Who would have thought today that a bearded man can cause other associations than the image of masculinity and strength. However, as historical practice shows, the beard often brought its owners very serious troubles. So English bearded men of the 16th century had to pay a special tax to the treasury if their stubble exceeded two weeks of age. And in France, Cardinal Borromeo even tried to ban it on pain of imprisonment.
But the Russian tsar Peter I, a reformer and a rebel, went the furthest in this regard. Thanks to him, the traditional Russian beard, always considered an ornament of any man, became the personification of obscurantism and backwardness.
'The epiphany ' descended on the young sovereign after he returned from his famous voyage through the countries of Europe, which was called the 'Great Embassy'. There, the sergeant of the Preobrazhensky regiment, Pyotr Mikhailov, under whose name the tsar of all Russia was hiding, joined the beautiful, knowing the life and way of life of the European new nobility. Having asked the question 'why do we still slurp bast shoes?', Peter I decided that the Slavic dremuchness and lack of enlightenment were to blame for everything, and went on an active offensive.
'A beard is an extra burden' - it was under this motto that a large-scale company to combat beards was launched in Russia in 1705. Declaring bearded men outlawed by his decree, Tsar Peter personally began to cut off beards. Special attention was paid to the eternally dissatisfied boyars, whom Petrusha hated (and feared) since childhood ‒ from the very time when the Streltsy, incited by the boyars, wanted to crown Princess Sophia instead of him.
'The beard is grass, you can mow it, ' so everyone was cut, from ordinary employees to noble statesmen. Since the beard was not just an ornament, but traditionally was a symbol of virtue and status, such an action was considered by many as a humiliation and an insult to dignity.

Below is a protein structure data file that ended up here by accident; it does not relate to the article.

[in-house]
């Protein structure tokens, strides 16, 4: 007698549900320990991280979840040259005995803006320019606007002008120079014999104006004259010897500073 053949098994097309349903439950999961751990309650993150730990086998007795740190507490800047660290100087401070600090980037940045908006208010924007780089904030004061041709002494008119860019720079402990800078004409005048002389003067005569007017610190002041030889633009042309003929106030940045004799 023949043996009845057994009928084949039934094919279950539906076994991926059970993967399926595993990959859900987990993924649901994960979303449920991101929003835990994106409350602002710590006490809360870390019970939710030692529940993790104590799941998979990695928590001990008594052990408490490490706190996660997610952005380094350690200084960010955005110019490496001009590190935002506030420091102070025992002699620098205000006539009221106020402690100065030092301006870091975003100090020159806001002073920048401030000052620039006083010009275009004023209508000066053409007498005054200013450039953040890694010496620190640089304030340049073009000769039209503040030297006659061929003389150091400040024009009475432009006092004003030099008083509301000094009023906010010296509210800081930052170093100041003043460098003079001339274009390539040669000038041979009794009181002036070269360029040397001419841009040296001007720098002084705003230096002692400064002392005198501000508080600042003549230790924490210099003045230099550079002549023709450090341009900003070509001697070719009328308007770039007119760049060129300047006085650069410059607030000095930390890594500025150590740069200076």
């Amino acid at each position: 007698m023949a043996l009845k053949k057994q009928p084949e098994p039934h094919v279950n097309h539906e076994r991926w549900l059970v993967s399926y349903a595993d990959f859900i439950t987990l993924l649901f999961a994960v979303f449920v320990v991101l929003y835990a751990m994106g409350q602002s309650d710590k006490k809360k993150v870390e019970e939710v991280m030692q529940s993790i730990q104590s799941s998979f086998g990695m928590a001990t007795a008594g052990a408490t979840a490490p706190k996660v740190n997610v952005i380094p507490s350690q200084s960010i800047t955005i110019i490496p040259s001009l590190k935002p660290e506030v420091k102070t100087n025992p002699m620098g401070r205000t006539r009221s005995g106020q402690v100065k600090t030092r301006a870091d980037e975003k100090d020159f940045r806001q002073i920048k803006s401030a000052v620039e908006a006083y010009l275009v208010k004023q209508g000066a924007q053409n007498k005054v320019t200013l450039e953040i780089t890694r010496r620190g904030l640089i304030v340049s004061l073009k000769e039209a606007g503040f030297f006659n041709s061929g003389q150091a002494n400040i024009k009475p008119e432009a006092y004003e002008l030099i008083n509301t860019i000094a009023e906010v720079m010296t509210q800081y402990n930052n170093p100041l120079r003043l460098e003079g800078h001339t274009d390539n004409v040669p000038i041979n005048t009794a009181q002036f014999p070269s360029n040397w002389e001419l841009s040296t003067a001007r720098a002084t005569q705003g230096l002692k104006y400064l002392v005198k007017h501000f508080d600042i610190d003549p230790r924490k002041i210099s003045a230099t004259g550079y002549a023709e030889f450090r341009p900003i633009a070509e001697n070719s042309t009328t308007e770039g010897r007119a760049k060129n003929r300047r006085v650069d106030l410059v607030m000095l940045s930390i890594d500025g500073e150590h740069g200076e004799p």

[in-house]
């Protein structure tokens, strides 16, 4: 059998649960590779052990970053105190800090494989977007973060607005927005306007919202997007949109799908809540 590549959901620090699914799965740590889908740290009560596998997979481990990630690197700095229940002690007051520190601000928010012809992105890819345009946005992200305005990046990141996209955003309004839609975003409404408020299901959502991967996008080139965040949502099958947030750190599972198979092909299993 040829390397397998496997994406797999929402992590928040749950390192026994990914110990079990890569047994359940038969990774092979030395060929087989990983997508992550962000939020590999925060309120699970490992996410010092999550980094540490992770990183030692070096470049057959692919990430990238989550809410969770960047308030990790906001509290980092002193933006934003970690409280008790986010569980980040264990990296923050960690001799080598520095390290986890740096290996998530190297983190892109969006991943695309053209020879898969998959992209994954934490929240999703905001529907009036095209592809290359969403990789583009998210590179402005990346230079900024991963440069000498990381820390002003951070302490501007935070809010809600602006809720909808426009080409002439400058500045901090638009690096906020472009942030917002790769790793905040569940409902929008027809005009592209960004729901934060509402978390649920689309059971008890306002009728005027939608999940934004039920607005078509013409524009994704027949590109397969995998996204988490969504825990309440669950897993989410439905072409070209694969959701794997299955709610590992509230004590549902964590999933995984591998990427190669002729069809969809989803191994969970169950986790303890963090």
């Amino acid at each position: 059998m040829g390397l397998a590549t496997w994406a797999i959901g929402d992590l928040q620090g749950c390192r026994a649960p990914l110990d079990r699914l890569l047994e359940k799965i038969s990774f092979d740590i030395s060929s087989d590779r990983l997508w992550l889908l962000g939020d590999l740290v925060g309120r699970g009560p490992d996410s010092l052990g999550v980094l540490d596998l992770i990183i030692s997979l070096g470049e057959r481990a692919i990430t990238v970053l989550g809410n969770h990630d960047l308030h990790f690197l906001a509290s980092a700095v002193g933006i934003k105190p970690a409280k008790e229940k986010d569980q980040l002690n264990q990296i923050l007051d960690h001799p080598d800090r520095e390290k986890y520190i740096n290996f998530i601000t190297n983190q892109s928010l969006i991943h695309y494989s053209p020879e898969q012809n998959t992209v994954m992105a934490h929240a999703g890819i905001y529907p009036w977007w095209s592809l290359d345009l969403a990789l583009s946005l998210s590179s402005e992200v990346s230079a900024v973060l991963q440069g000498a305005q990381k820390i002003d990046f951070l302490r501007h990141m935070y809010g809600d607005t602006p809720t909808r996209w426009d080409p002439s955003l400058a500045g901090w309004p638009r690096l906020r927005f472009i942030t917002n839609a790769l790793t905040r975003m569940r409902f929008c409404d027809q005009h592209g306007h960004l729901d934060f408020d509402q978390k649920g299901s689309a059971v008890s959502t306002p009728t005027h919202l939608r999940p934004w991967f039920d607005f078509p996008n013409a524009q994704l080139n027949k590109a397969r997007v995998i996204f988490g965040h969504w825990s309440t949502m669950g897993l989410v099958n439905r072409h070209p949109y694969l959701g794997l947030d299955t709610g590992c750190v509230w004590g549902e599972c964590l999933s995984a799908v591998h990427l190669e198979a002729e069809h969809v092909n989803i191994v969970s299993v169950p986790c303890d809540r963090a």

However, the tsar-transformer ardently wanted to bring Russia to the same level with European countries, and one of the methods he considered the transformation of the appearance of Russians. Peter firmly believed that it was possible to build a bright future only by changing his mind. One of the ways was such a radical innovation.
And ten years later, another decree was issued, which tightened the measures to combat disobedience, up to confiscation and exile to hard labor 'without any mercy'.
However, you can't send everyone to Siberia, you had to do something with those who did not want to accept the new fashion. After all, there were many useful people among them, for example, a rich layer of merchant people. An exception was made for such people, but not for free.
Having decided that you can't grow a beard without a ruble, Peter I figured out how to kill two birds with one stone at once. For those who wanted to leave facial hair, a special tax was introduced. Its payment amounted to a tangible profit to the state treasury. Starting with the commoners, who were obliged to pay 30 rubles a year for the pleasure of wearing beards, and ending with noble merchants (100 rubles per beard went to the budget from them) - everyone could leave facial hair on their face. Even the peasants (that's where the stronghold of conservatism is) who entered St. Peter Burch were obliged to pay a fee of 2 money from the beard.
Those who paid the beard tax received a 'receipt' in the form of a small metal token. It was necessary to wear it on clothes, so that anyone who met him could make sure of his civilized loyalty. Moreover, there were always enough people who wanted to 'expose the unreliable' in Russia.
The beard signs that have survived to the present day are a huge rarity, since they were almost all melted down a century later as unnecessary. Realizing that the beard is not a hindrance, in 1772, Catherine II abolished duties for all owners of facial hair.
And we inherited only the original coins. The most valuable of them, dating back to 1699, is now kept in the Hermitage. The token was made of copper, and is the only known instance in the world. On the obverse of the beard sign there is an image of a mustache and beard, accompanied by the inscription 'MONEY IS RAISED'. On the reverse, the year of coinage is marked in Cyrillic ‒ 'THE YEAR of the YEAR'.
It was in circulation until 1705, when an 'improved' design of the sign was developed, supplemented by the image of a double-headed eagle on the reverse.
The beard sign of the 1710 year of release is similar in appearance to its predecessor, which makes them easy to confuse. Both of them have supercharges. They were applied after the corresponding payment was made by the owner in order to extend the circulation of the token.
Interestingly, in the 18th century, such badges were used as an independent means of payment. That is why you can find another version of the name ‒ 'borodovye kopecks'. One such copy can make any numismatic collection priceless, and for some connoisseurs of antiquity they are really 'more expensive than a head'.
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